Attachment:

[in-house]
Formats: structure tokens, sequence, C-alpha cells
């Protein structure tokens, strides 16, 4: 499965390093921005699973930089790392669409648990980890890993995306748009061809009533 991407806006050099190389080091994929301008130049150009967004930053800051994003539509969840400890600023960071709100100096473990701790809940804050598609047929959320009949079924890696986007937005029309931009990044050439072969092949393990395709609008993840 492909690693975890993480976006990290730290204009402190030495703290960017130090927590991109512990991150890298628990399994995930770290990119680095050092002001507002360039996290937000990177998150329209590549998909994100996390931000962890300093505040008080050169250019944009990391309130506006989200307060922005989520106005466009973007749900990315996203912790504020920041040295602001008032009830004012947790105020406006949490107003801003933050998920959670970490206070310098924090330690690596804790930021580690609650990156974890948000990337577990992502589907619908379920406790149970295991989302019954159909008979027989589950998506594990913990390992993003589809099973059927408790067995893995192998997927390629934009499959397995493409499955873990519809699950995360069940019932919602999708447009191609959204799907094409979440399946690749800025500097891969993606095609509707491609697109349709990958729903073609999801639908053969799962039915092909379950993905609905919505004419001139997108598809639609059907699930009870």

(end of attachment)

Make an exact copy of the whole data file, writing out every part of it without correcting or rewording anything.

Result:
[in-house]
Formats: structure tokens, sequence, C-alpha cells
């Protein structure tokens, strides 16, 4: 499965390093921005699973930089790392669409648990980890890993995306748009061809009533 991407806006050099190389080091994929301008130049150009967004930053800051994003539509969840400890600023960071709100100096473990701790809940804050598609047929959320009949079924890696986007937005029309931009990044050439072969092949393990395709609008993840 492909690693975890993480976006990290730290204009402190030495703290960017130090927590991109512990991150890298628990399994995930770290990119680095050092002001507002360039996290937000990177998150329209590549998909994100996390931000962890300093505040008080050169250019944009990391309130506006989200307060922005989520106005466009973007749900990315996203912790504020920041040295602001008032009830004012947790105020406006949490107003801003933050998920959670970490206070310098924090330690690596804790930021580690609650990156974890948000990337577990992502589907619908379920406790149970295991989302019954159909008979027989589950998506594990913990390992993003589809099973059927408790067995893995192998997927390629934009499959397995493409499955873990519809699950995360069940019932919602999708447009191609959204799907094409979440399946690749800025500097891969993606095609509707491609697109349709990958729903073609999801639908053969799962039915092909379950993905609905919505004419001139997108598809639609059907699930009870």